Working towards peace and sustainability

Some Thorny Issues Often Overlooked

As we observe the fifteenth anniversary of the tragic U.S. War on Iraq, there are issues likely going unexamined in the mainstream media that we at Peaceworks think must be addressed.

First of all, the war was illegal under international law. It was a war of aggression made by our nation against another that had neither done anything to us, nor even threatened to do so. It was not authorized by the U.N. Security Council. In fact the Council was asked to authorize the war and refused to do so. Yet President Bush, Vice President Cheney, Sec. Rumsfeld, Sec. Powell, National Security Advisor Rice and other high officials all have walked away scot-free. None have been charged with the war crimes they are clearly guilty of.

Likewise, there has been no effort made to account for the harm done to the Iraqis; harm that continues to this day, nor to make reparations for these harms. We know that at least hundreds of thousands, and possibly as many as two million, died as a result of this illegal and immoral war. Our government intentionally did not keep track of the excess deaths due to the war. Nor did they accept responsibility for the rise in sectarian warfare that resulted directly from the war, including the rise of ISIS. We do know that approximately five million Iraqis were uprooted from their homes, about half left Iraq, seeking sanctuary in other nations and the other half were internally displaced.

The U.S. War on Iraq significantly destabilized the region, ironically increasing Iran’s influence and, in the process, fueling an arms race and power struggle between Iran and their Saudi neighbors. The U.S. invasion was ostensibly part of a Neo-Con effort to promote democracy throughout the region, but it clearly did not even begin to accomplish this, and, in reality, it was likely never a real objective of the war’s architects.

While the overwhelming majority of the casualties from the war were Iraqis, approximately 4,500 GIs have died in the Iraq War to date and more than 22,000 GIs were wounded in the war, which cost U.S. taxpayers trillions, with further costs to be incurred for decades to come. While other nations invested in their people, providing high quality, free education to their students, and invested in infrastructure, including renewable energy, our government has squandered lives and treasure, leaving us immiserated in the process.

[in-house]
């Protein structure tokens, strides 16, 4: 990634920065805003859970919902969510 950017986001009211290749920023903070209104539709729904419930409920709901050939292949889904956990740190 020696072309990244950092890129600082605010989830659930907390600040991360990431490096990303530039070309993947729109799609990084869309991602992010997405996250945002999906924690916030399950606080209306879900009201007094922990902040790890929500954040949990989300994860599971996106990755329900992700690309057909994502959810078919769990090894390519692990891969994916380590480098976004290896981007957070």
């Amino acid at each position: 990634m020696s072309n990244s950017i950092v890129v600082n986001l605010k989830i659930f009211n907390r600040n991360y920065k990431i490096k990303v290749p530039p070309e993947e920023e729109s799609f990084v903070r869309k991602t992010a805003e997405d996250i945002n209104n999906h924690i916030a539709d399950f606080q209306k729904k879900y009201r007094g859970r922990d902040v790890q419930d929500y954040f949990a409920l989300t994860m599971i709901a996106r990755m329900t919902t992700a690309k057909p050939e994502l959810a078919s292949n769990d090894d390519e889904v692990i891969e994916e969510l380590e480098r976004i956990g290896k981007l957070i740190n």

In the meantime those who participated in the war, and thus were also among its victims, have continued to be pawns exploited to further political agendas. When the war was at its peak, we were told to “Support our troops,” which was really just a clever way of insisting citizens “Support the war.” War proponents implied that those who opposed the war were undermining the morale of those who’d be sent to Iraq to kill and die. Actually, from Peaceworks’ perspective, the most supportive thing we could have done for those troops, who, like all of the American people, had been lied to regarding the threat of Iraqi WMD, was to bring them home safe and alive ASAP.

Now many of those who participated in the Iraq War have returned home. Far too many have had their lives turned upside down due to the war. A significant percentage struggle with PTSD; many others have physical disabilities that will affect them the rest of their lives. Those who’ve been to war are more likely to be homeless and to struggle with substance abuse problems.

Yet they are a convenient prop for pols who constantly declare their support for these “brave young men and women” who they always tell us went to war to “defend our freedom.” It’s up to us to set the record straight and point out that, while these vets generally volunteered based upon wanting to serve their country, in reality none of what they were sent to do in Iraq had anything at all to do with defending the country. In fact, no U.S. war over the past seven decades has been about defending our nation.

The responsibility for war crimes lies with those at the top who gave the orders. We should neither blame those who were hoodwinked into participating in this illegal war, nor should we hold them up as positive role models. Clearly we need better education—teaching critical thinking skills—and media that asks the tough questions and presents all perspectives.

In the buildup to the Iraq War, despite the news blackout of anti-war voices, tens of millions of us spoke out and raised concerns. We questioned the claims of WMD. We foresaw the likelihood of a destabilized region and many years of conflict. We raised concerns regarding the legality of making war on Iraq. And we talked about the costs in life, limb, resources and money.

Those politicians who supported going to war against Iraq should be held accountable for their lack of good judgment and character. And those who went to war and now are in office or seeking office should not be allowed to use their participation in this immoral, illegal and counterproductive war as a resume builder and qualification for office. Unfortunately, many, on both sides of the aisle are trying to do just this.

As we’ve seen with the Vietnam War, there is often an effort on the part of the militarists to rewrite history and convince us of the legitimacy of wars that the public, long ago, realize were, at the very least, counterproductive and not in our national interests. It’s incumbent upon us to reject such rewriting and move forward having learned useful lessons and applying them to insure that there is no repeat of the tragedy that is the Iraq War.